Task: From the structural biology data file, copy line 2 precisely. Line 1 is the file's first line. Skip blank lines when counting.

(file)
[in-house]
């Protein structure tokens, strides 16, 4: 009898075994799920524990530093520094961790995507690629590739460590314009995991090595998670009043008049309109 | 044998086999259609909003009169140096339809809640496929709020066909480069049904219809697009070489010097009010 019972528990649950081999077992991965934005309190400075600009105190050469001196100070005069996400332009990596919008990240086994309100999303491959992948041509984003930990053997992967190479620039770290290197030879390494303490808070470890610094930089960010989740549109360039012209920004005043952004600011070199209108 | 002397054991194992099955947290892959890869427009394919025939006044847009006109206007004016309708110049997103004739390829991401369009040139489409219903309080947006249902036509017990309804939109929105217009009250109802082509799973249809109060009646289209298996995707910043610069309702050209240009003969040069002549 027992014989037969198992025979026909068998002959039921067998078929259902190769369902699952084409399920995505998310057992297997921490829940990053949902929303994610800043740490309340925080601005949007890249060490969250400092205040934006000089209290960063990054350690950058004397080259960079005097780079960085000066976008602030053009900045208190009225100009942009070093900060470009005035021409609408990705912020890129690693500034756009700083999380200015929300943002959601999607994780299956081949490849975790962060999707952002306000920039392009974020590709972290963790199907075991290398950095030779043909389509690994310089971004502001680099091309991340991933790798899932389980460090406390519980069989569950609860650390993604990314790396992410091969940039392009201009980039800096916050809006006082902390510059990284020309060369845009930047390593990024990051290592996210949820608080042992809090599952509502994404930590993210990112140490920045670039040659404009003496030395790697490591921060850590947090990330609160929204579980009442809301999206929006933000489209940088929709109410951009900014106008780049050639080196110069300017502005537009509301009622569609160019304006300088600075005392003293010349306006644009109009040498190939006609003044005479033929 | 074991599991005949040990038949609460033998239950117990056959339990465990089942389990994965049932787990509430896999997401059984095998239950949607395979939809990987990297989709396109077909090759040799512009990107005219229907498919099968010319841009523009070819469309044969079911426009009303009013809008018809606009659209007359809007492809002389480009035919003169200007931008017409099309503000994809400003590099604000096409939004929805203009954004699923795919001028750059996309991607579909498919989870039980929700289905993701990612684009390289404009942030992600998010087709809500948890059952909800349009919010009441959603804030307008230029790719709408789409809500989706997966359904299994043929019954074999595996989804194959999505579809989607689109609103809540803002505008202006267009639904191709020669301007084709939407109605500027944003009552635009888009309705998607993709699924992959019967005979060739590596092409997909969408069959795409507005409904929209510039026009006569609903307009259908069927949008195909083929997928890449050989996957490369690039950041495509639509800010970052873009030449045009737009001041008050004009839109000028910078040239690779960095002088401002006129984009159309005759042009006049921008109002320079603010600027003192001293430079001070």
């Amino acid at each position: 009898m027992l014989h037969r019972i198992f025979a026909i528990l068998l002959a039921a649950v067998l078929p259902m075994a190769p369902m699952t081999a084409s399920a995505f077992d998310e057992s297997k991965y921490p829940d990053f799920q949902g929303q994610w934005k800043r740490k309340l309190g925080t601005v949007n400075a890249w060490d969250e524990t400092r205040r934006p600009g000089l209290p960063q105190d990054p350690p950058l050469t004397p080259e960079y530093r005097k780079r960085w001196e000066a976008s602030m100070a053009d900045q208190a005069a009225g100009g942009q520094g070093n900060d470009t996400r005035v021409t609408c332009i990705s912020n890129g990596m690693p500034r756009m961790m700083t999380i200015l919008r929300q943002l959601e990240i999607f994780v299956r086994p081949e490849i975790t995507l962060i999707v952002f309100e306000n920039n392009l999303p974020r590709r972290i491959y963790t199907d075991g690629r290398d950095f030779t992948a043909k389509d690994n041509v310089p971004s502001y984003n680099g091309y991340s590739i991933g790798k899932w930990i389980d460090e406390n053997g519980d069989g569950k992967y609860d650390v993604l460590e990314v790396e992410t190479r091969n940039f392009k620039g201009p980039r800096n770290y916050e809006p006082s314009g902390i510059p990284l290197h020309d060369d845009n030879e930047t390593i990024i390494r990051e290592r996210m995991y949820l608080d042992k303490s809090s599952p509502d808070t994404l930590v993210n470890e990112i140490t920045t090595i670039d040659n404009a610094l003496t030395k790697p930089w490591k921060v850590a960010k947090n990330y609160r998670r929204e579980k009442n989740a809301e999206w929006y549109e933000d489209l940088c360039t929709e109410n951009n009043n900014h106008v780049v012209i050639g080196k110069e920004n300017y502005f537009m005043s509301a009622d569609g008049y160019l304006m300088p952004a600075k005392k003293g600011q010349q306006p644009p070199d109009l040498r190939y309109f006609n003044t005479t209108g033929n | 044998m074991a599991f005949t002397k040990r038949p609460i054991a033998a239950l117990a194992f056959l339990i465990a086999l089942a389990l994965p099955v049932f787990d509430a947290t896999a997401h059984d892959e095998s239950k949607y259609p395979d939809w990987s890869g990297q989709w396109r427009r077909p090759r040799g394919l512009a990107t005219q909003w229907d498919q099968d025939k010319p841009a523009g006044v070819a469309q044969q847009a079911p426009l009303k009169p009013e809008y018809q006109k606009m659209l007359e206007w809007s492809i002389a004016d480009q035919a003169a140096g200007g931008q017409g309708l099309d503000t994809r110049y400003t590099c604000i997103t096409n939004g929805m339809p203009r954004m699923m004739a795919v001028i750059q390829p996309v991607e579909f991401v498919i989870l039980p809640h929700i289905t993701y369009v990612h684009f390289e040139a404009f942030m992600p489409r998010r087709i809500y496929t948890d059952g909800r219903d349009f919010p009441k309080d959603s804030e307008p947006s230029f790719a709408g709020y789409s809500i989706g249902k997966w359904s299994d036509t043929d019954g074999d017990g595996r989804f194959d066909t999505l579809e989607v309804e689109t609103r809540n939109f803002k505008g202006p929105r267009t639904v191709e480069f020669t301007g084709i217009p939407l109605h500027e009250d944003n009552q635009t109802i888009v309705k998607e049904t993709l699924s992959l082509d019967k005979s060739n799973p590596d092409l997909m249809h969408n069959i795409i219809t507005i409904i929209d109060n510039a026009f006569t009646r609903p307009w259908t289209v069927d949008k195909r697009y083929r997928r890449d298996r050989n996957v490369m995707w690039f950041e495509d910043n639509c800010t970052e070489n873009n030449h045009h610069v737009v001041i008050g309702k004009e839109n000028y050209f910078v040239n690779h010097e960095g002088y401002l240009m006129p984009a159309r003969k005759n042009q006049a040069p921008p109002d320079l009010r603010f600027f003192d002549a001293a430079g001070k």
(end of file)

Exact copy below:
């Protein structure tokens, strides 16, 4: 009898075994799920524990530093520094961790995507690629590739460590314009995991090595998670009043008049309109 | 044998086999259609909003009169140096339809809640496929709020066909480069049904219809697009070489010097009010 019972528990649950081999077992991965934005309190400075600009105190050469001196100070005069996400332009990596919008990240086994309100999303491959992948041509984003930990053997992967190479620039770290290197030879390494303490808070470890610094930089960010989740549109360039012209920004005043952004600011070199209108 | 002397054991194992099955947290892959890869427009394919025939006044847009006109206007004016309708110049997103004739390829991401369009040139489409219903309080947006249902036509017990309804939109929105217009009250109802082509799973249809109060009646289209298996995707910043610069309702050209240009003969040069002549 027992014989037969198992025979026909068998002959039921067998078929259902190769369902699952084409399920995505998310057992297997921490829940990053949902929303994610800043740490309340925080601005949007890249060490969250400092205040934006000089209290960063990054350690950058004397080259960079005097780079960085000066976008602030053009900045208190009225100009942009070093900060470009005035021409609408990705912020890129690693500034756009700083999380200015929300943002959601999607994780299956081949490849975790962060999707952002306000920039392009974020590709972290963790199907075991290398950095030779043909389509690994310089971004502001680099091309991340991933790798899932389980460090406390519980069989569950609860650390993604990314790396992410091969940039392009201009980039800096916050809006006082902390510059990284020309060369845009930047390593990024990051290592996210949820608080042992809090599952509502994404930590993210990112140490920045670039040659404009003496030395790697490591921060850590947090990330609160929204579980009442809301999206929006933000489209940088929709109410951009900014106008780049050639080196110069300017502005537009509301009622569609160019304006300088600075005392003293010349306006644009109009040498190939006609003044005479033929 | 074991599991005949040990038949609460033998239950117990056959339990465990089942389990994965049932787990509430896999997401059984095998239950949607395979939809990987990297989709396109077909090759040799512009990107005219229907498919099968010319841009523009070819469309044969079911426009009303009013809008018809606009659209007359809007492809002389480009035919003169200007931008017409099309503000994809400003590099604000096409939004929805203009954004699923795919001028750059996309991607579909498919989870039980929700289905993701990612684009390289404009942030992600998010087709809500948890059952909800349009919010009441959603804030307008230029790719709408789409809500989706997966359904299994043929019954074999595996989804194959999505579809989607689109609103809540803002505008202006267009639904191709020669301007084709939407109605500027944003009552635009888009309705998607993709699924992959019967005979060739590596092409997909969408069959795409507005409904929209510039026009006569609903307009259908069927949008195909083929997928890449050989996957490369690039950041495509639509800010970052873009030449045009737009001041008050004009839109000028910078040239690779960095002088401002006129984009159309005759042009006049921008109002320079603010600027003192001293430079001070």